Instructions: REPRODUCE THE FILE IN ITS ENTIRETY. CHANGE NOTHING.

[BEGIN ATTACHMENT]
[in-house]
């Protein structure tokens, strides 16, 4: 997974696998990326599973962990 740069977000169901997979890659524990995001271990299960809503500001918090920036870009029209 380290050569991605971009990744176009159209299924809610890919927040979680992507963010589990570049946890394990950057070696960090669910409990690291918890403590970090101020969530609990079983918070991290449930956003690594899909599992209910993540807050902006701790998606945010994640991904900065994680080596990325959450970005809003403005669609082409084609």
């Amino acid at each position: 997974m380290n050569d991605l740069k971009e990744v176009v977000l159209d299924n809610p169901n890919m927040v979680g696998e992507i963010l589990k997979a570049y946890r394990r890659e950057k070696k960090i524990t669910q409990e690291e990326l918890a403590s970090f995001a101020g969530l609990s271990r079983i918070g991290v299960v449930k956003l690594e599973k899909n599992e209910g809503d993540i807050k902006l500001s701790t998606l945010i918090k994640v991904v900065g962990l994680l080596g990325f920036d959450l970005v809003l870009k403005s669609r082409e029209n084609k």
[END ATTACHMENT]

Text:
[in-house]
């Protein structure tokens, strides 16, 4: 997974696998990326599973962990 740069977000169901997979890659524990995001271990299960809503500001918090920036870009029209 380290050569991605971009990744176009159209299924809610890919927040979680992507963010589990570049946890394990950057070696960090669910409990690291918890403590970090101020969530609990079983918070991290449930956003690594899909599992209910993540807050902006701790998606945010994640991904900065994680080596990325959450970005809003403005669609082409084609």
């Amino acid at each position: 997974m380290n050569d991605l740069k971009e990744v176009v977000l159209d299924n809610p169901n890919m927040v979680g696998e992507i963010l589990k997979a570049y946890r394990r890659e950057k070696k960090i524990t669910q409990e690291e990326l918890a403590s970090f995001a101020g969530l609990s271990r079983i918070g991290v299960v449930k956003l690594e599973k899909n599992e209910g809503d993540i807050k902006l500001s701790t998606l945010i918090k994640v991904v900065g962990l994680l080596g990325f920036d959450l970005v809003l870009k403005s669609r082409e029209n084609k």